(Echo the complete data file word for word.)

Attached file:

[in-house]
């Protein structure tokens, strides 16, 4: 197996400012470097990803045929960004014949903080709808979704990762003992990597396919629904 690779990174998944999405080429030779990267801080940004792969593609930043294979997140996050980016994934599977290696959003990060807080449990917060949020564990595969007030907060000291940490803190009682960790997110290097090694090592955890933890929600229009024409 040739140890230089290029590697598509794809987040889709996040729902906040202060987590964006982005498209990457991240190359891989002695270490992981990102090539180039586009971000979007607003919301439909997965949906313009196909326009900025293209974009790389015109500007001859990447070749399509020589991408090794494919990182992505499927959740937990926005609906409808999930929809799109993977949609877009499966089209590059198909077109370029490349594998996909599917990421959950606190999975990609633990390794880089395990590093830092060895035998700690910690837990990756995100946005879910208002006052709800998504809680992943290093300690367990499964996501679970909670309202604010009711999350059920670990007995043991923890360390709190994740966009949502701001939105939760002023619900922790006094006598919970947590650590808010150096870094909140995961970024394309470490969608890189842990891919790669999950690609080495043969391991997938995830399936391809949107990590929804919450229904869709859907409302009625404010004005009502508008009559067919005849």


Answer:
[in-house]
């Protein structure tokens, strides 16, 4: 197996400012470097990803045929960004014949903080709808979704990762003992990597396919629904 690779990174998944999405080429030779990267801080940004792969593609930043294979997140996050980016994934599977290696959003990060807080449990917060949020564990595969007030907060000291940490803190009682960790997110290097090694090592955890933890929600229009024409 040739140890230089290029590697598509794809987040889709996040729902906040202060987590964006982005498209990457991240190359891989002695270490992981990102090539180039586009971000979007607003919301439909997965949906313009196909326009900025293209974009790389015109500007001859990447070749399509020589991408090794494919990182992505499927959740937990926005609906409808999930929809799109993977949609877009499966089209590059198909077109370029490349594998996909599917990421959950606190999975990609633990390794880089395990590093830092060895035998700690910690837990990756995100946005879910208002006052709800998504809680992943290093300690367990499964996501679970909670309202604010009711999350059920670990007995043991923890360390709190994740966009949502701001939105939760002023619900922790006094006598919970947590650590808010150096870094909140995961970024394309470490969608890189842990891919790669999950690609080495043969391991997938995830399936391809949107990590929804919450229904869709859907409302009625404010004005009502508008009559067919005849």